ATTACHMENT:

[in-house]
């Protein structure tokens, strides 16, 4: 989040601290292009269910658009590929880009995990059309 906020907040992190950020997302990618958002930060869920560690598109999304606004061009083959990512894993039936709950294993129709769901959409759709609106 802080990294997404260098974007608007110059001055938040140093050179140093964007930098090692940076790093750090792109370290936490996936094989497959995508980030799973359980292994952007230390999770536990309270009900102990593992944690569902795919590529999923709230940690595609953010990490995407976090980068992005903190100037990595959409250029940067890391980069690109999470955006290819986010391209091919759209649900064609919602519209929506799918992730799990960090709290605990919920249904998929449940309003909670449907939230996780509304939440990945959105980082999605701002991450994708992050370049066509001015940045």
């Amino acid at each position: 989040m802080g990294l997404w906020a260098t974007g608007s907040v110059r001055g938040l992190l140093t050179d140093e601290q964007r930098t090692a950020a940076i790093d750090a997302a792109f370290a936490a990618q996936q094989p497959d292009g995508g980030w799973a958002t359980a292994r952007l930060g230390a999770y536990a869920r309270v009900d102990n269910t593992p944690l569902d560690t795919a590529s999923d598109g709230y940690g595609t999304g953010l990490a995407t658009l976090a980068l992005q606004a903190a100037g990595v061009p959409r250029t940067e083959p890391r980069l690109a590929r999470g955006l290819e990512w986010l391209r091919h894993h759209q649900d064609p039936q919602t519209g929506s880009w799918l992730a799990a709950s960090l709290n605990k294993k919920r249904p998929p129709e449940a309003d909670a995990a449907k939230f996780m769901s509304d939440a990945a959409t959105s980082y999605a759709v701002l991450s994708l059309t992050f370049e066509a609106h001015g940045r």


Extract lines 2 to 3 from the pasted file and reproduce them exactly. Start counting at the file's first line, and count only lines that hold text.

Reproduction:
């Protein structure tokens, strides 16, 4: 989040601290292009269910658009590929880009995990059309 906020907040992190950020997302990618958002930060869920560690598109999304606004061009083959990512894993039936709950294993129709769901959409759709609106 802080990294997404260098974007608007110059001055938040140093050179140093964007930098090692940076790093750090792109370290936490996936094989497959995508980030799973359980292994952007230390999770536990309270009900102990593992944690569902795919590529999923709230940690595609953010990490995407976090980068992005903190100037990595959409250029940067890391980069690109999470955006290819986010391209091919759209649900064609919602519209929506799918992730799990960090709290605990919920249904998929449940309003909670449907939230996780509304939440990945959105980082999605701002991450994708992050370049066509001015940045």
């Amino acid at each position: 989040m802080g990294l997404w906020a260098t974007g608007s907040v110059r001055g938040l992190l140093t050179d140093e601290q964007r930098t090692a950020a940076i790093d750090a997302a792109f370290a936490a990618q996936q094989p497959d292009g995508g980030w799973a958002t359980a292994r952007l930060g230390a999770y536990a869920r309270v009900d102990n269910t593992p944690l569902d560690t795919a590529s999923d598109g709230y940690g595609t999304g953010l990490a995407t658009l976090a980068l992005q606004a903190a100037g990595v061009p959409r250029t940067e083959p890391r980069l690109a590929r999470g955006l290819e990512w986010l391209r091919h894993h759209q649900d064609p039936q919602t519209g929506s880009w799918l992730a799990a709950s960090l709290n605990k294993k919920r249904p998929p129709e449940a309003d909670a995990a449907k939230f996780m769901s509304d939440a990945a959409t959105s980082y999605a759709v701002l991450s994708l059309t992050f370049e066509a609106h001015g940045r």